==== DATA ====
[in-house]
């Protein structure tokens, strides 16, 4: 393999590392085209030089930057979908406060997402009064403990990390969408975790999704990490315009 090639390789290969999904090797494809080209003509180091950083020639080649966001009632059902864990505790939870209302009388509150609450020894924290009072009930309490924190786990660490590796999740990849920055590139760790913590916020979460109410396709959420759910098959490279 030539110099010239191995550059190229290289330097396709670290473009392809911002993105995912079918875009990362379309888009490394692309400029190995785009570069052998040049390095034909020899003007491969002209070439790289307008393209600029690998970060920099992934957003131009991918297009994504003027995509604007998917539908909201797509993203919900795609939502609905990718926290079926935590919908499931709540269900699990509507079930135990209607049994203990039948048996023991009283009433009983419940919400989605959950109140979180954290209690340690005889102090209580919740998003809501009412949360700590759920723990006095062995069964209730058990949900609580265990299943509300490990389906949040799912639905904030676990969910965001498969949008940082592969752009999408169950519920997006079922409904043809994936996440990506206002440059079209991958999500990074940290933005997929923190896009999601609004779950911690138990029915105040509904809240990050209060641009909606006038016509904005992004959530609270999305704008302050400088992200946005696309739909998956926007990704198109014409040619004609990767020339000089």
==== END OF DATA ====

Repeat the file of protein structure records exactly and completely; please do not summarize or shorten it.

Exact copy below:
[in-house]
């Protein structure tokens, strides 16, 4: 393999590392085209030089930057979908406060997402009064403990990390969408975790999704990490315009 090639390789290969999904090797494809080209003509180091950083020639080649966001009632059902864990505790939870209302009388509150609450020894924290009072009930309490924190786990660490590796999740990849920055590139760790913590916020979460109410396709959420759910098959490279 030539110099010239191995550059190229290289330097396709670290473009392809911002993105995912079918875009990362379309888009490394692309400029190995785009570069052998040049390095034909020899003007491969002209070439790289307008393209600029690998970060920099992934957003131009991918297009994504003027995509604007998917539908909201797509993203919900795609939502609905990718926290079926935590919908499931709540269900699990509507079930135990209607049994203990039948048996023991009283009433009983419940919400989605959950109140979180954290209690340690005889102090209580919740998003809501009412949360700590759920723990006095062995069964209730058990949900609580265990299943509300490990389906949040799912639905904030676990969910965001498969949008940082592969752009999408169950519920997006079922409904043809994936996440990506206002440059079209991958999500990074940290933005997929923190896009999601609004779950911690138990029915105040509904809240990050209060641009909606006038016509904005992004959530609270999305704008302050400088992200946005696309739909998956926007990704198109014409040619004609990767020339000089």